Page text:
Meet the ‘Mama Bears’ fighting back in Republican-led states to protect LGBTQ+ kids
A parent’s support for their LGBTQ+ kid can make all the difference – especially in states like Texas that are actively targeting queer youth – and a group of ‘Mama Bears’ have turned their unconditional love into a call to arms.
The term ‘mama bear’ was coined for a reason. Female bears are notoriously protective mothers who will attack anything that endangers their cubs.
It’s an apt name for a nationwide network for parents of queer kids fighting to change people’s minds and push back on the rising tide of anti-LGBTQ+ legislation.
Texas-based Mama Bears founder Liz Dyer tells PinkNews that she didn’t choose the group’s name. Instead, it just “evolved” as the network grew over time from a private Facebook group of about 150 moms of LGBTQ+ kids in 2014, to almost 39,000 mothers today.
“Early on, these moms started calling themselves ‘mama bears’ because the visual, the idea that brings up is a mom who fiercely protects her children, but is also cuddly with them,” Dyer says.
“‘Mama bears’, I think in our community, mean anyone who has a child who is a member of the LGBTQ+ community, and she 100 per cent wholeheartedly affirms, supports her child and she’s very concerned with creating a world that is safe, kind and inclusive.”
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‘The Bible verses used to condemn LGBTQ+ people didn’t apply to my son’
Dyer became a mama bear when her son came out as gay in 2007. She had long been active in her Southern Baptist church, and viewed being gay as “wrong” at the time. But she deeply loved her son and knew what she’d been taught “didn’t exactly line up”.
“I was and am a woman of faith so one of the first things I did is I went to the Bible and, because I had experience in writing and teaching Bible studies, it didn’t take me long to figure out that the verses in the Bible that had been used to condemn LGBTQ+ people and same-sex relationships didn’t apply to my son,” she says.
“My son just wanted to meet someone, fall in love, have a family someday – and he wanted to do it with someone of the same gender.
“That was not addressed in the Bible.”
Seeing that her questions weren’t answered in biblical texts, Dyer met with LGBTQ+ people and listened to their stories. She found LGBTQ+ people who embraced “affirming theology” that says: “You were created that way, that’s okay and you can live authentically as your true self.”
These people were thriving “spiritually, relationally, physically, emotionally, mentally”, particularly if they were connected to an affirming community.
So Dyer says it was a “no brainer” for her to wholeheartedly support and affirm her gay son.
Building communities is essential as conservative lawmakers and right-wing groups target the LGBTQ+ community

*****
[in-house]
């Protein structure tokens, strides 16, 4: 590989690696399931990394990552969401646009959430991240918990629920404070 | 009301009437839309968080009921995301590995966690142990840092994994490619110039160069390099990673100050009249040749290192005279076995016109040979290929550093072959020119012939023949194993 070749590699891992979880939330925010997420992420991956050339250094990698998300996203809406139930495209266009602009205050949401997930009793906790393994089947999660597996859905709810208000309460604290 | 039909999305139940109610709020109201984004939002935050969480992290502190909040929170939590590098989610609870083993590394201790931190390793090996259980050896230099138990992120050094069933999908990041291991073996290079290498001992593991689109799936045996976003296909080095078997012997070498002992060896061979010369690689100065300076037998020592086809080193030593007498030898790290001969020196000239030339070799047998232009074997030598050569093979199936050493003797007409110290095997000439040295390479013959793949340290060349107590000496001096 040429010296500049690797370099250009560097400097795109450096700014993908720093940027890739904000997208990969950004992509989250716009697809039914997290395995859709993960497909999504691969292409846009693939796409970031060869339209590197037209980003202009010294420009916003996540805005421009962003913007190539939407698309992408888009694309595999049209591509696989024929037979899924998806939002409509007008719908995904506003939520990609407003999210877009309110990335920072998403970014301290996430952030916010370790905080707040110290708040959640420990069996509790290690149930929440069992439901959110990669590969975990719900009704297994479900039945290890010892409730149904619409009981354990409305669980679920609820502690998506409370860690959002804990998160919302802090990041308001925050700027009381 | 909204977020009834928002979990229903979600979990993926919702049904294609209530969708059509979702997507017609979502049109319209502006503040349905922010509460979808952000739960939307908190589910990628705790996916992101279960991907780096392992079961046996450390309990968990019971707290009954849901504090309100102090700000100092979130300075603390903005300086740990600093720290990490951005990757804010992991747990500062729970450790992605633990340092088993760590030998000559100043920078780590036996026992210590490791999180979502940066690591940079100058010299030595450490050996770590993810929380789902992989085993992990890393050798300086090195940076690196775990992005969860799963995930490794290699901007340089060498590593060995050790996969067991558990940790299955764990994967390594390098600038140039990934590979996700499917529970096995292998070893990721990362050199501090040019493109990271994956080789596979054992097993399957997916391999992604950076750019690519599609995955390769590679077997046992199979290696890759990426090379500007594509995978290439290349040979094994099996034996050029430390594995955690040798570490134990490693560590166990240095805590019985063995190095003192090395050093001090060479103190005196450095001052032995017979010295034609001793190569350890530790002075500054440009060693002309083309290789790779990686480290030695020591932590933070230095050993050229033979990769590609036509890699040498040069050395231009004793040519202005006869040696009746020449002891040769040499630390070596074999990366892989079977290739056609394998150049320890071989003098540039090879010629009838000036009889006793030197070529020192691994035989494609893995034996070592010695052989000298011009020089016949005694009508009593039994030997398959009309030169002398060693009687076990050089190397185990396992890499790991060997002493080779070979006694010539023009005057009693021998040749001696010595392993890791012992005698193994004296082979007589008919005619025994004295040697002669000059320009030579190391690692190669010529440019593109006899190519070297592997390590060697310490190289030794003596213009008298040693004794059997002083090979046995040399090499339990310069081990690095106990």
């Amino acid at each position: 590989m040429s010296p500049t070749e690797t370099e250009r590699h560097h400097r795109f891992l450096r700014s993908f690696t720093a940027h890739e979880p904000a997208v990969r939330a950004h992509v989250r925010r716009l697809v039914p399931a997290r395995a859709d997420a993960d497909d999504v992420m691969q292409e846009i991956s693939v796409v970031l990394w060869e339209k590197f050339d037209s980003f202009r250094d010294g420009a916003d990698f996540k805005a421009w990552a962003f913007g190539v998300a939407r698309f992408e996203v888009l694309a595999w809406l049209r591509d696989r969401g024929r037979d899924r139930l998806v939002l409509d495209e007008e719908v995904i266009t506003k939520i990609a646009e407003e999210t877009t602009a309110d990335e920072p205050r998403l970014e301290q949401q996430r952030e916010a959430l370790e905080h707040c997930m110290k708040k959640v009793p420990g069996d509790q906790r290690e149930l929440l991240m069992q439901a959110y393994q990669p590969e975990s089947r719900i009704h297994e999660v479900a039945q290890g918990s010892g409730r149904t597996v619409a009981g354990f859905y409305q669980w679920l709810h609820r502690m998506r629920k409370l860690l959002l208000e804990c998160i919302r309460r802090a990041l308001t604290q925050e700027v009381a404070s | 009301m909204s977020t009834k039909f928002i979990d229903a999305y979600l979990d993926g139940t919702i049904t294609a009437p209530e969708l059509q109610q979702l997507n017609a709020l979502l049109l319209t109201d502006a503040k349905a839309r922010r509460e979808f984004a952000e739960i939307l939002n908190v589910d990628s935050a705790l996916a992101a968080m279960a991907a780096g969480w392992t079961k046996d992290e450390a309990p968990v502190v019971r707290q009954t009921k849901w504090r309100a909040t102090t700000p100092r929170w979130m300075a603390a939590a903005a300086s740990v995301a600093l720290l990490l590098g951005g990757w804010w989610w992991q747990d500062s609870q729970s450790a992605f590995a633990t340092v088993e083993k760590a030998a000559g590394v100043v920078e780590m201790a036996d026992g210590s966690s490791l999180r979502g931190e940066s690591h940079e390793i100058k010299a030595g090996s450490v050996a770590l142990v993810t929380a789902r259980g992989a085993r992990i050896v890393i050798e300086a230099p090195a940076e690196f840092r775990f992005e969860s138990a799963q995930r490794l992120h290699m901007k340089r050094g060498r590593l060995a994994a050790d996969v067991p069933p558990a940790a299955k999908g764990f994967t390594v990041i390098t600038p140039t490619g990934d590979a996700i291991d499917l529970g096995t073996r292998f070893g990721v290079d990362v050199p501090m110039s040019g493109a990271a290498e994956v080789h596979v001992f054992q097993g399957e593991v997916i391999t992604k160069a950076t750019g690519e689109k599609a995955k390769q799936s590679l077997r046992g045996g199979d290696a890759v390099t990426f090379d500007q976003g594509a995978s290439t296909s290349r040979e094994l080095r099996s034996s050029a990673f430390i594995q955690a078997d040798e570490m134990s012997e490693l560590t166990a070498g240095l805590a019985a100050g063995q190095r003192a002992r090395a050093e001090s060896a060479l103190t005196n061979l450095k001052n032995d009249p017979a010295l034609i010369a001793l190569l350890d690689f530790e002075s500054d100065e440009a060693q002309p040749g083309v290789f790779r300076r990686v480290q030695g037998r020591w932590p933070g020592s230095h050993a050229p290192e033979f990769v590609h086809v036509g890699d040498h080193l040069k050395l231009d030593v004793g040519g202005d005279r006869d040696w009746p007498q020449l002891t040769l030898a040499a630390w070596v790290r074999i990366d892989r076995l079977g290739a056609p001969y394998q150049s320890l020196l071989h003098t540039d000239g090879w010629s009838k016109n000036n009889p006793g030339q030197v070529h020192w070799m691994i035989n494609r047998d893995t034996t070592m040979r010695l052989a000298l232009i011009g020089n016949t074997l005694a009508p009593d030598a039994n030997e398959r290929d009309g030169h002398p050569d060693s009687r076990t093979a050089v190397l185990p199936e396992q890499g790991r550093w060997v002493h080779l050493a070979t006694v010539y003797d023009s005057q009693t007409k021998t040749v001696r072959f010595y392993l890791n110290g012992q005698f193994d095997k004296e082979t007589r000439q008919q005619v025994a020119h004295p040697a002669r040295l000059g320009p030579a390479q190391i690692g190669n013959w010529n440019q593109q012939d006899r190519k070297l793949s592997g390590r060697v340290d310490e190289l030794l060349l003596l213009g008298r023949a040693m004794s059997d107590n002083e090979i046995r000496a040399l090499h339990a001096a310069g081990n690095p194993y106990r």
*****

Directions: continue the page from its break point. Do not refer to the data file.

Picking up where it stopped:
As an organisation and as individuals, the Mama Bears get involved politically. Dyer was at the steps of the Texas state capitol building when Greg Abbott was “spreading misinformation” by claiming gender-affirming healthcare amounted to “child abuse” in 2022.
Abbott’s order demanded that state agencies in Texas “conduct prompt and thorough investigations” of gender-affirming healthcare for trans youth. Families of trans youth launched a massive legal battle to stop the intrusive investigation, which made it to the state’s supreme court.
A mum of a trans teen told PinkNews that the “traumatising” memories of these investigations were all too fresh even a year later.
Dyer admits it’s a “terrifying” time for LGBTQ+ youth in the US. She thinks the opposition wants Mama Bears to “stay away” from Republican-led states because they don’t want to see the affirming group hold LGBTQ+ events in their area.
But she believes those areas are exactly where Mama Bears and allies are needed the most.
“We need to be in these places. We need to show up,” she says. “We need to act and being an ally means you’ve got to take some risk.
“I’m not afraid to show up in red states, speak out and let LGBTQ+ people know we’re here.”
Dyer describes the persistent wave of anti-LGBTQ+ legislation and rhetoric pushed by politicians in Republican-led states like Texas as “scary” and “serious”.
The Mama Bears use their voices to speak up against hate with “intention and persistence”. They continue to build their community by connecting with other mums of LGBTQ+ youth, family members that support queer kids and allies.
“We get out into the world, we share our stories, we show up at events and give out hugs and listen to people and encourage them,” she says.
There’s also been a documentary made about the organisation, sharing their work and the stories of mums who support their kids.
The group has set up a non-profit arm to give financial support to other organisations helping the LGBTQ+ community.
LGBTQ+ people can request Mama Bears support for their holiday gatherings or even to have a mum stand-in at their same-gender wedding. They also have a project that delivers handmade blankets to queer teens and adults who just need a warm reminder that someone cares.
Despite the bleak situation at present, Dyer has “hope” because she’s seen that there are “more of us” fighting for LGBTQ+ youth than those stigmatising queer kids.
“In the end, I mean, call me naive, but I believe love wins,” she says.
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